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Langdale Valley

I edited some pictures and made a brief attempt at a nap before heading out for dinner. The sun had finally come out, and it was a pretty ride out to Chapel Stile and the Wainwright Inn. I got to try a new (to me) cider and a chicken and bacon sandwich. I love British pubs. Nothing at home even comes close to the cozy rustic feel, this one complete with pillowed booths and a stone fireplace. After dinner, I continued further into the Langdale valley before turning back towards Waterhead. Since the sun was out, I headed up the road to Borrans Park and sat on a bench overlooking the water for about half an hour before calling it a day.


Lake District 2017: Day 3

Today started off damp and dreary, and pretty much stayed that way all day. I started the morning (after a lovely 10 hour sleep… I’ve slept better the last two nights than I have in the past 6 months!) with church at St. Martin’s in nearby Bowness-on-Windermere. It was an Anglican service, and very liturgical, but it was nice to enjoy the old church and the music. I even got to sample a hot cross bun after the service!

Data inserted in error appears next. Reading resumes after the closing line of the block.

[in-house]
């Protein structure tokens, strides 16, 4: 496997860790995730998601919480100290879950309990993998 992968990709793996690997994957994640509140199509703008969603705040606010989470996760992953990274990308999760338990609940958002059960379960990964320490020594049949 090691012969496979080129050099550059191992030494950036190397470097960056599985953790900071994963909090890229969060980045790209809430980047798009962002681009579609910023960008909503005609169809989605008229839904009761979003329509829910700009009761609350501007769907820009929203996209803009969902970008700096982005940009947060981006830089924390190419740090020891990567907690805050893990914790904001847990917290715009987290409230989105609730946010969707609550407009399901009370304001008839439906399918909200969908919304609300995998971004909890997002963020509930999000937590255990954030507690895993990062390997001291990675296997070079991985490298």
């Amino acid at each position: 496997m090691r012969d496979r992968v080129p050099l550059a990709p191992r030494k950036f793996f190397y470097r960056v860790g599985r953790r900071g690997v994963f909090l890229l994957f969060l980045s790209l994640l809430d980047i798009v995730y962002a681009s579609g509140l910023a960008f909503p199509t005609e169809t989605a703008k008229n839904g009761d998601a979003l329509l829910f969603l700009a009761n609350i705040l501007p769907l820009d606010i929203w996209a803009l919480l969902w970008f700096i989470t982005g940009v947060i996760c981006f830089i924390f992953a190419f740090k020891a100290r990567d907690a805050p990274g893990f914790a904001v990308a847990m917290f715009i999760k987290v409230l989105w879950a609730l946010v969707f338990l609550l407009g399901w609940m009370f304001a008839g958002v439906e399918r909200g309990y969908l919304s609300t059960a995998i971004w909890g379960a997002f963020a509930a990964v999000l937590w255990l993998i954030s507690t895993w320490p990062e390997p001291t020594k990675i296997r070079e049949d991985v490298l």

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Hawkshead Village

After church, I set off in the general direction of the Drunken Duck Inn in Barngates (my destination for lunch) and drove through the villages of Hawkshead, Near Sawrey, Far Sawrey, and Outgate before heading for lunch. In all my visits to the U.K., I had yet to indulge in a traditional Sunday Roast. I figured Easter Sunday was a good time to give it a try. The Drunken Duck is set up with a small bar area and then several small dining rooms with tables off the main bar. Families were playing board and card games, and several people were having a drink and reading books. I grabbed a small table by the window and ordered my roast beef. It was a meal with all the fixings… roast beef, potatoes, veggies, Yorkshire pudding, gravy, and Bearnaise sauce. It was heavenly. How have I never indulged in this before??

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Posing for a picture, Hawkshead